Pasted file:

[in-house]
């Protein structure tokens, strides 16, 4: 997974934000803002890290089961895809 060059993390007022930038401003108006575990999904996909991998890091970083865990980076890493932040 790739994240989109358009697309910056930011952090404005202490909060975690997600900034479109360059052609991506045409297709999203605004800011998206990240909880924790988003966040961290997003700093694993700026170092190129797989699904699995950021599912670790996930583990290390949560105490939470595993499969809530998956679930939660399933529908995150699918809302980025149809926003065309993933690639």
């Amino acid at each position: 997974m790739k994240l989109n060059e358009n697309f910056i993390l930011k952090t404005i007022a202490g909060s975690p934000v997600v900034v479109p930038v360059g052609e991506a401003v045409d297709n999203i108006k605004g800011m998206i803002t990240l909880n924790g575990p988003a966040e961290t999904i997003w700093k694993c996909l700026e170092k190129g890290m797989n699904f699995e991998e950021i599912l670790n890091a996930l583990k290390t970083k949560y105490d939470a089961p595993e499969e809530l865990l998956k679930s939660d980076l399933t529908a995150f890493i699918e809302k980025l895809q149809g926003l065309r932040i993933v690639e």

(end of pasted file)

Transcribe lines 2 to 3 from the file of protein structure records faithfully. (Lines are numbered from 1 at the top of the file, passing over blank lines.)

């Protein structure tokens, strides 16, 4: 997974934000803002890290089961895809 060059993390007022930038401003108006575990999904996909991998890091970083865990980076890493932040 790739994240989109358009697309910056930011952090404005202490909060975690997600900034479109360059052609991506045409297709999203605004800011998206990240909880924790988003966040961290997003700093694993700026170092190129797989699904699995950021599912670790996930583990290390949560105490939470595993499969809530998956679930939660399933529908995150699918809302980025149809926003065309993933690639």
């Amino acid at each position: 997974m790739k994240l989109n060059e358009n697309f910056i993390l930011k952090t404005i007022a202490g909060s975690p934000v997600v900034v479109p930038v360059g052609e991506a401003v045409d297709n999203i108006k605004g800011m998206i803002t990240l909880n924790g575990p988003a966040e961290t999904i997003w700093k694993c996909l700026e170092k190129g890290m797989n699904f699995e991998e950021i599912l670790n890091a996930l583990k290390t970083k949560y105490d939470a089961p595993e499969e809530l865990l998956k679930s939660d980076l399933t529908a995150f890493i699918e809302k980025l895809q149809g926003l065309r932040i993933v690639e």